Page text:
Tuesday, 14 April 2015

The Sandwich Generation-are we Kidding Ourselves?

While I was preparing the lunch, I listened to part of a call in to You and Yours about people who care for adults and children in their family. This is now available on iPlayer. Like many others, I fit into the definition of the Sandwich Generation-we care for an older relative and have children at home.

Yes, it is busy. There isn't much free time. Many people have children, a job outside the home and an older relation for whom they care. Yes, it can be stressful but we are kidding ourselves if we think this is new. The past was a bit different in that there were more children (think-more work and more help); fewer domestic conveniences (think-no washing machine), fewer women working outside the home but less access to care workers for the ordinary family.

There are two sides of the coin: the caring family that is there to help out. We all want that. On the other hand is the hard work and often, stress. 

Perhaps, my generation thought that we could get out of this. I remember, as a child, hearing people talk about the welfare state caring for older people. But God's Word always applies-it is easier to see this now as it is so obvious that the system can't provide for all of our needs. Don't get me wrong, I am grateful for the welfare state and that there is basic care for older people without families. However, its provision for the elderly doesn't set the solitary in families. 

We don't have to do all the hands on care ourselves. The woman in Proverbs 31 had other people to help. Still, the family is responsible (1 Timothy 5) and we need to be prepared to care for our older family. We learn about caring for our children but rarely for our older folk. 

Perhaps, our major problem is that we aren't prepared for our relatives to become frail. Yet, whilst some people are still working into their 90s, there are  others who will have to have almost everything done for them to maintain their dignity.

How can we be ready?

  • We need to be aware of the fact that parents and other family members are getting older and at some point we may have to help. That help may be a number of forms: supporting them in their own home, having them to live in our home or helping them find, move into and support them within a care home.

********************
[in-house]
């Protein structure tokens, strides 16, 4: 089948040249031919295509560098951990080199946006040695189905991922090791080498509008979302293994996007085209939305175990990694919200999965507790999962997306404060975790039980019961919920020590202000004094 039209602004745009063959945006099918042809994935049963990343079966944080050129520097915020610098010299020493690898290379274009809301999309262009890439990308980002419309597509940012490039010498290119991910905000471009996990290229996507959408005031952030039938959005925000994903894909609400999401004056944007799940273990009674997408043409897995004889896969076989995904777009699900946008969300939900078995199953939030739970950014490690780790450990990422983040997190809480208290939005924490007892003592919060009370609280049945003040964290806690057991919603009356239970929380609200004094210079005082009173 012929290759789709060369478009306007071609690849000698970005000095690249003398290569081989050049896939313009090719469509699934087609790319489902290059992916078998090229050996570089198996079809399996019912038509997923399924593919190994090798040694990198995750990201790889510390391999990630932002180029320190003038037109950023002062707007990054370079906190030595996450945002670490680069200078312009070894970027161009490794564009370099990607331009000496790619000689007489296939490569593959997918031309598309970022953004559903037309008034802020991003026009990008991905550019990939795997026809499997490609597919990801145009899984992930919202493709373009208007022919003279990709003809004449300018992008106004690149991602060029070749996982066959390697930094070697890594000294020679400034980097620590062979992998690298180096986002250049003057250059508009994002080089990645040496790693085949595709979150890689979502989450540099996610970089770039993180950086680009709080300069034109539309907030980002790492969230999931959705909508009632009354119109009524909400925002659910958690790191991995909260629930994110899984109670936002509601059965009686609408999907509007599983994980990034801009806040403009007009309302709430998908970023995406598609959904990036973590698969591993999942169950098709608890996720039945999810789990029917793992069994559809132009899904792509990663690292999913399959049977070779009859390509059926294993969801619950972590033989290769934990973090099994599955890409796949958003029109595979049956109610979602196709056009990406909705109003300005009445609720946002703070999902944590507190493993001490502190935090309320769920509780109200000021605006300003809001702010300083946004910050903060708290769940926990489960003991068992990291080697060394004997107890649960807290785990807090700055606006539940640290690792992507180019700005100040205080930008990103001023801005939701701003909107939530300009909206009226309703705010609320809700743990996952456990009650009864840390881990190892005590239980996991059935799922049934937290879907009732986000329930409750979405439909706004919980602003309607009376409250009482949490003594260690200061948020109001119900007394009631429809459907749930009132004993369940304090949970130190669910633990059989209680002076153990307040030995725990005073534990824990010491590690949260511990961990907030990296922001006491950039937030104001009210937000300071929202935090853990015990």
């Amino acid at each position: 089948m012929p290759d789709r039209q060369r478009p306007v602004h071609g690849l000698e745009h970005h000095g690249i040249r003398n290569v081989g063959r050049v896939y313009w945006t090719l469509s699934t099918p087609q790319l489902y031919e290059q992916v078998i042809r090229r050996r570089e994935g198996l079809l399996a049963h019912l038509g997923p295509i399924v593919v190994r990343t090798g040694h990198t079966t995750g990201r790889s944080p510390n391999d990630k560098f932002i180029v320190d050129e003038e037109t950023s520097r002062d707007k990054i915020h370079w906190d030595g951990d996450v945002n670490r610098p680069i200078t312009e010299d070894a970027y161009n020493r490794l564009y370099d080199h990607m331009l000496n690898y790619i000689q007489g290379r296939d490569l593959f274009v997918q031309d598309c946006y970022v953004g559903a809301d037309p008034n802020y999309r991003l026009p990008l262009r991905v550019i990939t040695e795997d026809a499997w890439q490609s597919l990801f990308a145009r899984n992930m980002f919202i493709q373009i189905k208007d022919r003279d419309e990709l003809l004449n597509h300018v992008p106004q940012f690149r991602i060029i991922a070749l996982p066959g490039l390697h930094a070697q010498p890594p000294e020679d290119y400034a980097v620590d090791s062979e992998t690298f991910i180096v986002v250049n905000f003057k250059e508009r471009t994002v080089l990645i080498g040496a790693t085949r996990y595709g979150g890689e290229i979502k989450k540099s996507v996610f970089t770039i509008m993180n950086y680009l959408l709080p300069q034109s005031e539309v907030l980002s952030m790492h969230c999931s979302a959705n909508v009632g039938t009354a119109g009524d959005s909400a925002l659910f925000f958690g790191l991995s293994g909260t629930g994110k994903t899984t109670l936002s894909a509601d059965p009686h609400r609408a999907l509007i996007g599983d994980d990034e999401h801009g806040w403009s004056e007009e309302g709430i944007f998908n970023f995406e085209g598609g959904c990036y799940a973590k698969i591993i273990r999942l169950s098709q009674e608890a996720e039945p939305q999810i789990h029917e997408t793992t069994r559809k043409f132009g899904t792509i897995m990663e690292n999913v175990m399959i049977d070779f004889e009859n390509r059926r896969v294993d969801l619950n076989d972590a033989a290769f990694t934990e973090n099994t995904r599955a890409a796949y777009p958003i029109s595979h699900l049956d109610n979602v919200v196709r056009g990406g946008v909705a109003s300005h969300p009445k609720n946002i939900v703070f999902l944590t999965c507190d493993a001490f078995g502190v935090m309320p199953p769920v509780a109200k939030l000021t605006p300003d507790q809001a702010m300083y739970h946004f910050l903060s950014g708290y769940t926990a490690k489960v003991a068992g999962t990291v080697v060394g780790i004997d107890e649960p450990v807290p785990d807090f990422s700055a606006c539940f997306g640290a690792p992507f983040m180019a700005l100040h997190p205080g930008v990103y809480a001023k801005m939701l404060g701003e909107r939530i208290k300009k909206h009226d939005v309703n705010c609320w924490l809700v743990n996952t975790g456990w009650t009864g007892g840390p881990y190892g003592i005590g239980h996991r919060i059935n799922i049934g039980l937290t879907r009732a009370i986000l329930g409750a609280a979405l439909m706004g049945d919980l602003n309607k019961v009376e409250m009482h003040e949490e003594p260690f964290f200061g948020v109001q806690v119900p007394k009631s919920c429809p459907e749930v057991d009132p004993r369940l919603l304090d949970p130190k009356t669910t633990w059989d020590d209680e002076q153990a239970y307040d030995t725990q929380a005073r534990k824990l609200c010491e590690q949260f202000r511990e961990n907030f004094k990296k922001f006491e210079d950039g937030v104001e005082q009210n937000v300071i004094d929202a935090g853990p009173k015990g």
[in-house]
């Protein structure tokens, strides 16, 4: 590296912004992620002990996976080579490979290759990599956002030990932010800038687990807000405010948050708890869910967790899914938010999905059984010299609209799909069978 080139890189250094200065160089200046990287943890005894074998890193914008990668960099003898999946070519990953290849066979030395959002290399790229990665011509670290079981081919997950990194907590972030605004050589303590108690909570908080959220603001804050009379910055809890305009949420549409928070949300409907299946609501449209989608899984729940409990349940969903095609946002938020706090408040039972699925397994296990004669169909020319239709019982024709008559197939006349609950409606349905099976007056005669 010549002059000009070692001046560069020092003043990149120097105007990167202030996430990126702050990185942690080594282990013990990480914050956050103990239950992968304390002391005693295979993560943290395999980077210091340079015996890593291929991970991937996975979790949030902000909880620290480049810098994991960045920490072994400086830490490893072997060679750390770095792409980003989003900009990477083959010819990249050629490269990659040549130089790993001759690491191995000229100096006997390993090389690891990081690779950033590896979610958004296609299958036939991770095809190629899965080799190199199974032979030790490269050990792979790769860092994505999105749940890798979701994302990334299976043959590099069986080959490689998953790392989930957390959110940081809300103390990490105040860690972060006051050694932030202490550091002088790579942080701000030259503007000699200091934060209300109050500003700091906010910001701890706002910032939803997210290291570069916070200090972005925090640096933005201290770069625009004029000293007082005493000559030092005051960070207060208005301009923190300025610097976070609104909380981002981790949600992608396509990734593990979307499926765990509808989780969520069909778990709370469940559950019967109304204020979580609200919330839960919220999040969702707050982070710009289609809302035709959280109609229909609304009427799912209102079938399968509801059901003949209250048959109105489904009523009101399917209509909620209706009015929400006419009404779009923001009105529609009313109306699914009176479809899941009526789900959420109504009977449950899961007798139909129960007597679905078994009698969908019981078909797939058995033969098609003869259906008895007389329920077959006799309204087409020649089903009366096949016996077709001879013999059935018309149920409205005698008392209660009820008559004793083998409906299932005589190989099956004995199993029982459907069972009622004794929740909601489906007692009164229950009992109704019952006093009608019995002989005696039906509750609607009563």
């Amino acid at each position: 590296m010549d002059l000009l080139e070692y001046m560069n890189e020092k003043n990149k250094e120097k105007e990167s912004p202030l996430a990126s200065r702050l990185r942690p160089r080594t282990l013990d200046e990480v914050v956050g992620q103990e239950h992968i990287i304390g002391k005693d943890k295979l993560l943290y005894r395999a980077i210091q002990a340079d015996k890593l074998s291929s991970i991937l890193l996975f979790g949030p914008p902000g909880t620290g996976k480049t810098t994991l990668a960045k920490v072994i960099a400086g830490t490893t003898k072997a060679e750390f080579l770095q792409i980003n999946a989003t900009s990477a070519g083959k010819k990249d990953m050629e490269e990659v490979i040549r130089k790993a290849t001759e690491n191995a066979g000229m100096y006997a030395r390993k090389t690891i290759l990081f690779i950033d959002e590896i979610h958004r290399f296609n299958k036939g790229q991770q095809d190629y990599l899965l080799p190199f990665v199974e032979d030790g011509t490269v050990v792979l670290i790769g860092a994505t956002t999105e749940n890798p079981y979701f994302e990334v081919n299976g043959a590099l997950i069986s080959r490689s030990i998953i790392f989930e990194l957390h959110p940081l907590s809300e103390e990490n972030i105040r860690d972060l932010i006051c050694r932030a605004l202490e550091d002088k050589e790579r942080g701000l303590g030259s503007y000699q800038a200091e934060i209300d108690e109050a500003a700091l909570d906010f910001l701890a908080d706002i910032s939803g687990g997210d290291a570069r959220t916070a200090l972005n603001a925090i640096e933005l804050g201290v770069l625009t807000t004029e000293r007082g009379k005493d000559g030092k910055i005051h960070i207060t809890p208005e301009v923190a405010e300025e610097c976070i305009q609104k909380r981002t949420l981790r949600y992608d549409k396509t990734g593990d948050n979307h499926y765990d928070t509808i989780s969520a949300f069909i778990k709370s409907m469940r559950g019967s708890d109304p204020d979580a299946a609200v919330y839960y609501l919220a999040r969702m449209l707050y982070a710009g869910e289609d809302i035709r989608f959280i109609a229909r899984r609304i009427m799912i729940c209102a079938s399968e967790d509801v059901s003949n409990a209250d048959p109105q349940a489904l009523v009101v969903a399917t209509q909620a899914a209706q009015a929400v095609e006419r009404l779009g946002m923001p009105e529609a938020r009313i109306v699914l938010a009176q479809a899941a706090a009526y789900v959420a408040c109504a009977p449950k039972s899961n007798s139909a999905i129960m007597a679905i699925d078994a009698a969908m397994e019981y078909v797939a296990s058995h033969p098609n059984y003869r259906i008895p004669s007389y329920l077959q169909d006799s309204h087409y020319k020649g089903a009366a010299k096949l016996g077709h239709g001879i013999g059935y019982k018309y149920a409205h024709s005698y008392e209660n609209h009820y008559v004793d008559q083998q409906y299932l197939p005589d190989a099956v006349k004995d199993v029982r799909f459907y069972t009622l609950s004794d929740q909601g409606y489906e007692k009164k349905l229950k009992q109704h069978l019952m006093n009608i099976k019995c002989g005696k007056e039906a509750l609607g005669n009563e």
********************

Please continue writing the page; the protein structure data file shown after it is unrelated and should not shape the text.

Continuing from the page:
• While people are well, we can discuss their wishes. If they had to go into a home, where would they want to go? Would they like to live with the family? Would they like to be in a Christian home? Have they visited it? It may be strange having this discussion with someone who is fit and well but this is the easiest and best time for the conversation. 

  • We need to prepare ourselves. God has made us to serve. This may involve the less than glamorous helping of someone who is older to live a happy and fulfilled life. 

  • Talk to those who are already caring. There are plenty around! I was greatly encouraged by an older lady, now in Glory, who had had a large family, a job, was busy in church life and a carer for an older relative. Just knowing that she had managed, was a help but when I asked her how she had survived those years, her reply was By God's grace. There are many things that carers need but none so much as God's grace. 
Please join the conversation. Are you part of the sandwich generation?

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  1. Lovely post. I heard that programme and it was encouraging to hear that some contributors had no regrets about caring for an elderly relative.

    1. Thank you. Yes, it was good to hear how some were very positive about what they had done. Some of the men, particularly, had a "just have to get on and do this" attitude.

  2. I think my husband feels some of that with his parents though at this time his dad is mainly taking care of them. For us some of the struggle is the distance. I was thinking about your blog title and how fitting that is with this topic -- Delivering Grace.

    1. Yes, I well remember having elderly relatives living a distance away and the worry when they were ill or were worried about some dodgy tradesman. Yes, the title is apt although I wasn't thinking about three generational living when I named it!

  3. Thanks for this post Sarah it's really helpful. When my grandad died last year we offered my grandma to come and live with us but she thought that moving from a small town to zone 1 in central London would be too much for her. It's always such a worry though thinking she is on her own we would much rather have her here.

    1. Yes, this is difficult but I think that uprooting an older person is a major life event for them. When we had our older family member move in with us, we realised that we had, in addition to the other things we had considered, to provide opportunities to make new friends and try to help with keeping in contact with the old. Often, people feel ready to move when the time is right and the benefits outweigh the losses.